As a prelude to the privatization of the sugar industry, the Government of President Desmond Hoyte invited Booker Tate to manage it in the hope of arresting its catastrophic decline during the years of the PNC administration. Then as now the sugar industry employed about 20,000 people and provided a substantial portion of Guyana’s GDP and foreign exchange earnings. The plot to privatize, for which no mandate was sought or given at the 1985 general elections, unraveled when the PPP announced that it will not by bound by any such agreement. As it happened, the PPP won the elections, freely and fairly held for the first time since 1968.

The professional management of Booker Tate in the 1990s, the quality of which began to decline in the 2000s, saw a dramatic increase in wages and conditions and increased production. With a guaranteed market in Europe and guaranteed prices, a promising future for sugar once again appeared on the horizon. But dark clouds were beginning to gather. The cost of production remained unsustainably high because of low productivity, aging equipment, soil quality, labour issues and other problems. The growth of globalization was beginning to threaten sugar’s protected regime. A decision had to be taken about the future of sugar. 
At the opening of the Skeldon Sugar Factory, President Jagdeo said that in considering the options, the Government realized that sugar was too big to fail. The number of families relying on the industry was too large, its contribution to the economy too great. The President said that the option of privatization was ruled out and the only alternative was investment by the State. He pointed out that in the era of neo-liberalism it was tremendously difficult to convince the World Bank to support such a project. Finally, however, the Government prevailed and, the President argued, its wisdom of protecting large industries has been vindicated by the recent policies of industralized countries in protecting industries ‘too big to fail.’ Above all, sugar could be profitable. The Skeldon Factory was designed to produce sugar at US12 cents a pound. The world price is now US22 cents a pound. This might not be sustained over time. But hopefully, the bulk of Guyana’s sugar sold outside of its traditional markets will be sold in added value form at far higher prices than the world market.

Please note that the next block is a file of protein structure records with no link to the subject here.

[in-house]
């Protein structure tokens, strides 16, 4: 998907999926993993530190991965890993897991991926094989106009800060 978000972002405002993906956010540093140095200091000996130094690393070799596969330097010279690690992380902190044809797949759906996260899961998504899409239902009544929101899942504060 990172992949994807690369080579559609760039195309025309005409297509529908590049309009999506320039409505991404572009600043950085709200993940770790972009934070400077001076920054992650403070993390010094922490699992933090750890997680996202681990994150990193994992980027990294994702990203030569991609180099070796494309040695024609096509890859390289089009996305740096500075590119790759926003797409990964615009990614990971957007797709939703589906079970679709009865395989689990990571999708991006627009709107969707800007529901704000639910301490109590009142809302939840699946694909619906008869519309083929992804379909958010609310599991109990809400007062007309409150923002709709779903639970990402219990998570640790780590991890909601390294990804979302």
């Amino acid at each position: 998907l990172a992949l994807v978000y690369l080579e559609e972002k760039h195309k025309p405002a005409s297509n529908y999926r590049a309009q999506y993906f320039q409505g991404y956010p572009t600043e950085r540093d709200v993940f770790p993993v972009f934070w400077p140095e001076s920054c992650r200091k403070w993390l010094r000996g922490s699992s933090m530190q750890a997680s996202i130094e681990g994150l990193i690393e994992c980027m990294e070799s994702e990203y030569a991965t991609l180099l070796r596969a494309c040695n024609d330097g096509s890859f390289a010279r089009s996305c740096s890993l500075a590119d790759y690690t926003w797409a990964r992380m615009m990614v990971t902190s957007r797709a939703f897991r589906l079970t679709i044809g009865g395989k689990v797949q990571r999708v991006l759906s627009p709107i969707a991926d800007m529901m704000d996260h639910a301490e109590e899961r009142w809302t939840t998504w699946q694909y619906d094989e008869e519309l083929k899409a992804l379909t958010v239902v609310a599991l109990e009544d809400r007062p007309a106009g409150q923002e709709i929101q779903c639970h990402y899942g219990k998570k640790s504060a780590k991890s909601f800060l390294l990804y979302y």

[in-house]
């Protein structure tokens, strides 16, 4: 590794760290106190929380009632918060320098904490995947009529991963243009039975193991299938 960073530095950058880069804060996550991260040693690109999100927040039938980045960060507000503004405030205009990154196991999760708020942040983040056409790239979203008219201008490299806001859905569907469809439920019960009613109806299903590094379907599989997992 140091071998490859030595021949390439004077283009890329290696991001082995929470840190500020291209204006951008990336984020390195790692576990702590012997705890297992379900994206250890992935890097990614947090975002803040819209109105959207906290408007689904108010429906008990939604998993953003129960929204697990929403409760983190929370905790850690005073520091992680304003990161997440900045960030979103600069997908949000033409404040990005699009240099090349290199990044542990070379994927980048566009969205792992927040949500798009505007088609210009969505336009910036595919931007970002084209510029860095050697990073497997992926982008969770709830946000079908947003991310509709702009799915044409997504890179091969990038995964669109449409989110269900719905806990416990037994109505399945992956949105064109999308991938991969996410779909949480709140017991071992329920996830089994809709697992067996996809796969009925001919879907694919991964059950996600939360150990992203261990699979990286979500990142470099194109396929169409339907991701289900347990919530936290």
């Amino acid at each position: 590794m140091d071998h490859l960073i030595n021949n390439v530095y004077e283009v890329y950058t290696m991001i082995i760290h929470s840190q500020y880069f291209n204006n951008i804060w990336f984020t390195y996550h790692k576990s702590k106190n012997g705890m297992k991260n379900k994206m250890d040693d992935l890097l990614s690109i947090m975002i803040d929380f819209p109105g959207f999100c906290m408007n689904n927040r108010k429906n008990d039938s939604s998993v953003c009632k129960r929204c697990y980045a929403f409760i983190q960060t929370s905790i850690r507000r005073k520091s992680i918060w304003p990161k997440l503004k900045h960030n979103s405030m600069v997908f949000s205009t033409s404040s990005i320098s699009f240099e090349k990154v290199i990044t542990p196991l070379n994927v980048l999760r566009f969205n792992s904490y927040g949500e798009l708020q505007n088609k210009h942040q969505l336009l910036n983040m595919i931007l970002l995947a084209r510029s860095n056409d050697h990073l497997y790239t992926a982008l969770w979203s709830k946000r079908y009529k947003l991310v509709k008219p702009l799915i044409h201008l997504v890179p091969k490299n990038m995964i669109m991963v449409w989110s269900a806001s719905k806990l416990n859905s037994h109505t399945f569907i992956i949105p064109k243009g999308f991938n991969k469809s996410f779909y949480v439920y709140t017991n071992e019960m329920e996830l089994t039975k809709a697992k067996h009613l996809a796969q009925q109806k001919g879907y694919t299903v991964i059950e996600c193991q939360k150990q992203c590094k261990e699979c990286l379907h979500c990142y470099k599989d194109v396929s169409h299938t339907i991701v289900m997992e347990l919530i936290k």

Sugar generally, and the Skeldon Sugar Factory in particular, face enormous challenges. The President mentioned several of them. These include the restoration of management capacity and efficiency, the deployment of innovative initiatives to inrease the supply of cane, industrial stability, the development of new products with added value, establishment of downstream industries and more. Sugar, he said, must pay its way and contribute to the national treasury. The opening of the Skeldon Sugar Factory gives hope that despite the daunting challenges, sugar is on its way to even greater heights.  
Inevitably, comparison will be made with the Government’s approach to the bauxite industry with the argument that it was not given the same treatment. Opponents refer to the government’s investment in sugar and suggest that its failure to do likewise with bauxite is evidence of unequal treatment and worse, discrimination because of ethnicity. However, unlike sugar, bauxite gradually became unprofitable as the ore on the surface became depleted. The cost of extracting ore lower down in the ground was prohibitive and increased the cost of production to an unsustainable level. At the same time, Chinese ore of less quality and lower prices became more attractive and later took significant market share from Guyana. These problems surfaced much earlier than sugar – from about 1980. 
Much effort and resources were poured into the bauxite industry since then. Restoration effort with World Bank assistance began in 1983 and continued in 1990 but did not work. Minproc, a private manager recommended privatisation in 1993. These were all undertaken during the PNC administration. It was not until much later, and reluctantly, under a PPP administration, that privatisation took place. This only occurred after it became clear that the only alternative was complete closure of the bauxite industry.
Not only did workers receive their pensions, the fund being supplemented by more than $3 billion by Government to make up contributions which had been unpaid by the company, but for more than a decade the Government subsidized Linden by about $500 million a year while pouring in resources through such programmes as LEAP. The question was not whether bauxite was too big to fail. It was whether bauxite could have been saved as a state owned enterprise. The answer was no.

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